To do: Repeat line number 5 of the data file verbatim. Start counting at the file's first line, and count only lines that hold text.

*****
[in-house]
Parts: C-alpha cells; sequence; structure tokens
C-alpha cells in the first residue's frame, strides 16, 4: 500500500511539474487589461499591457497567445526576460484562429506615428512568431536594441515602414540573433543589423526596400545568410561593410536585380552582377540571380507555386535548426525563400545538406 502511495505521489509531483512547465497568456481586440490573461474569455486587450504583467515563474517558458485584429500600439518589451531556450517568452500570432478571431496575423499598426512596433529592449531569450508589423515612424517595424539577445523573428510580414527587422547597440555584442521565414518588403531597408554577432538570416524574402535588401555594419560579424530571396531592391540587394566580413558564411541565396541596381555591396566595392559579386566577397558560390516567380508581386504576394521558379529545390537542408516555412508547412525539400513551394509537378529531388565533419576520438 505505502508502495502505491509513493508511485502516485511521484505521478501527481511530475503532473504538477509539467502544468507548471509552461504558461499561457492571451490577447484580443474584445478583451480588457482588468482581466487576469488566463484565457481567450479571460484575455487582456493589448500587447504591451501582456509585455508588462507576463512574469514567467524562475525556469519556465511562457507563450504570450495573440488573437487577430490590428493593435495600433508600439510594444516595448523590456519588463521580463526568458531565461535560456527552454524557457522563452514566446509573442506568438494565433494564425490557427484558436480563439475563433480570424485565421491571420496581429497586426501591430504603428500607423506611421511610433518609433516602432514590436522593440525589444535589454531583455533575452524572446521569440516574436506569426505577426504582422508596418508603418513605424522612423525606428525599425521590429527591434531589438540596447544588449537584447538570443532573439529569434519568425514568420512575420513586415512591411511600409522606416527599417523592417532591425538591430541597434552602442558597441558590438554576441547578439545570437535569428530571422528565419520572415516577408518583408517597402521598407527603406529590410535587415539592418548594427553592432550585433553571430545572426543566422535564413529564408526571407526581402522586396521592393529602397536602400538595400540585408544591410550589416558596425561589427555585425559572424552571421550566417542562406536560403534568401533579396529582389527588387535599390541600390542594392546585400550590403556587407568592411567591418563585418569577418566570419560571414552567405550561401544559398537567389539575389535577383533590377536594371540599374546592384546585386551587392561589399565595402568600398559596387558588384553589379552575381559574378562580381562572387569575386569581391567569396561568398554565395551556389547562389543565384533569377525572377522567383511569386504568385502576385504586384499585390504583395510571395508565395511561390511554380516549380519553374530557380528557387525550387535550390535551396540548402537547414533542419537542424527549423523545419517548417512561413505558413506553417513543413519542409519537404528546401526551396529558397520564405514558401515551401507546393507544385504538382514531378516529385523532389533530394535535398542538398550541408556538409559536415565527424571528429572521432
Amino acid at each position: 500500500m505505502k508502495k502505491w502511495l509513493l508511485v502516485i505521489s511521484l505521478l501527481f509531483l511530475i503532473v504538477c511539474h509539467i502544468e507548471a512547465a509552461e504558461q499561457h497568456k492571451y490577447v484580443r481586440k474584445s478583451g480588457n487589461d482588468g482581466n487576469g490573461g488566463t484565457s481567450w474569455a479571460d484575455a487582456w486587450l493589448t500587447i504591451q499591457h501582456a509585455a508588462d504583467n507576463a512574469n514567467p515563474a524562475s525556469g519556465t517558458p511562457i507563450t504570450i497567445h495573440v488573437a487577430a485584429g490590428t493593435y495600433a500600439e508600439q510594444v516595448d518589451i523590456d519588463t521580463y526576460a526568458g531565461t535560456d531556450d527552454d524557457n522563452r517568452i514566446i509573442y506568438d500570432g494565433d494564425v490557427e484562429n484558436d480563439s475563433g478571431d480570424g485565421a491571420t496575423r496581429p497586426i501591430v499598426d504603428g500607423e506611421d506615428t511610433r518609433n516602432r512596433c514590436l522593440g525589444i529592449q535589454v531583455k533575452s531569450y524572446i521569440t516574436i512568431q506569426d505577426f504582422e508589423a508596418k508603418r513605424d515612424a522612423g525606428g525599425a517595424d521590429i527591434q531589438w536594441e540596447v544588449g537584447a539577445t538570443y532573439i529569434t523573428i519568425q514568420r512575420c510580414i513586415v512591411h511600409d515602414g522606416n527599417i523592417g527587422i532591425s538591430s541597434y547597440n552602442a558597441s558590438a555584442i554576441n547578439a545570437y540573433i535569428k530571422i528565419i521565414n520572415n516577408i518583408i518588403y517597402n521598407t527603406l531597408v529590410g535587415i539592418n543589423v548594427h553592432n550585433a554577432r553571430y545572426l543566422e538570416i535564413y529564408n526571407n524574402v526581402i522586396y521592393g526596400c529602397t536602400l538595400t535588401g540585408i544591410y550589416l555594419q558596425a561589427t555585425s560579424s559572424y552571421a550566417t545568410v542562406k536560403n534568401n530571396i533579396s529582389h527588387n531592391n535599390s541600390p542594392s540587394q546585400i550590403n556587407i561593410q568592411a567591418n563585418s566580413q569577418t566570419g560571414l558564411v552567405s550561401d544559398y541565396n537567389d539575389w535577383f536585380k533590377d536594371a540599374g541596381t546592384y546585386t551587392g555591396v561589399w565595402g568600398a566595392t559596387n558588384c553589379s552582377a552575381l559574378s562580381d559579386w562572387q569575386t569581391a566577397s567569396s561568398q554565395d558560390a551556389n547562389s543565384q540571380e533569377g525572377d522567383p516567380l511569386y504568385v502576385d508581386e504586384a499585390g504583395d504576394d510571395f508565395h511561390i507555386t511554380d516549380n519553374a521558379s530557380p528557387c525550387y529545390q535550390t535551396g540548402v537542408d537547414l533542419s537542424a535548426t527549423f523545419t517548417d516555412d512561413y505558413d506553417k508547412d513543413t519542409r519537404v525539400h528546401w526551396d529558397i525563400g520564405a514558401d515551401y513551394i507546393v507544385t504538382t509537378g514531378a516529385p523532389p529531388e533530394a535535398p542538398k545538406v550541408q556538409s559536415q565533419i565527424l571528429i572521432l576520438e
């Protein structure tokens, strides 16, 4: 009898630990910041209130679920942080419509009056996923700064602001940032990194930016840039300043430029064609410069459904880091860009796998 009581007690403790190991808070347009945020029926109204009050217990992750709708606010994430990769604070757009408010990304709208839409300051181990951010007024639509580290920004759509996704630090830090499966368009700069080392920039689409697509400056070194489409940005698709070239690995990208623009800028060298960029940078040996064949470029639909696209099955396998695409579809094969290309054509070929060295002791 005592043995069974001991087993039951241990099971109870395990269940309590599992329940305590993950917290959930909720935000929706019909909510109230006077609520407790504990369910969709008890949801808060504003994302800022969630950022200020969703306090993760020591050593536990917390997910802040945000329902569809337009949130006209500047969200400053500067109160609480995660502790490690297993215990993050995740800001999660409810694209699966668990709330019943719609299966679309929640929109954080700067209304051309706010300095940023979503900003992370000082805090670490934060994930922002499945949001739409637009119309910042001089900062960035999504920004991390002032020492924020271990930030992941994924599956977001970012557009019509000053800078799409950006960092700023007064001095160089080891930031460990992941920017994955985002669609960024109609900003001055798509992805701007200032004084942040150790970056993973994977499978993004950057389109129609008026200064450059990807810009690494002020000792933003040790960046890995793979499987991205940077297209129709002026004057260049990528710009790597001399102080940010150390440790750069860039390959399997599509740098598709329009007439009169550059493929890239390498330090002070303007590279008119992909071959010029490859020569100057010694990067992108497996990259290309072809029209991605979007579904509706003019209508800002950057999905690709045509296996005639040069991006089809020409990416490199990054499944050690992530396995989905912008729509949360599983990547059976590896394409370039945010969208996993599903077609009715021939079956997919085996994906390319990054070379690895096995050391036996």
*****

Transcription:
């Protein structure tokens, strides 16, 4: 009898630990910041209130679920942080419509009056996923700064602001940032990194930016840039300043430029064609410069459904880091860009796998 009581007690403790190991808070347009945020029926109204009050217990992750709708606010994430990769604070757009408010990304709208839409300051181990951010007024639509580290920004759509996704630090830090499966368009700069080392920039689409697509400056070194489409940005698709070239690995990208623009800028060298960029940078040996064949470029639909696209099955396998695409579809094969290309054509070929060295002791 005592043995069974001991087993039951241990099971109870395990269940309590599992329940305590993950917290959930909720935000929706019909909510109230006077609520407790504990369910969709008890949801808060504003994302800022969630950022200020969703306090993760020591050593536990917390997910802040945000329902569809337009949130006209500047969200400053500067109160609480995660502790490690297993215990993050995740800001999660409810694209699966668990709330019943719609299966679309929640929109954080700067209304051309706010300095940023979503900003992370000082805090670490934060994930922002499945949001739409637009119309910042001089900062960035999504920004991390002032020492924020271990930030992941994924599956977001970012557009019509000053800078799409950006960092700023007064001095160089080891930031460990992941920017994955985002669609960024109609900003001055798509992805701007200032004084942040150790970056993973994977499978993004950057389109129609008026200064450059990807810009690494002020000792933003040790960046890995793979499987991205940077297209129709002026004057260049990528710009790597001399102080940010150390440790750069860039390959399997599509740098598709329009007439009169550059493929890239390498330090002070303007590279008119992909071959010029490859020569100057010694990067992108497996990259290309072809029209991605979007579904509706003019209508800002950057999905690709045509296996005639040069991006089809020409990416490199990054499944050690992530396995989905912008729509949360599983990547059976590896394409370039945010969208996993599903077609009715021939079956997919085996994906390319990054070379690895096995050391036996």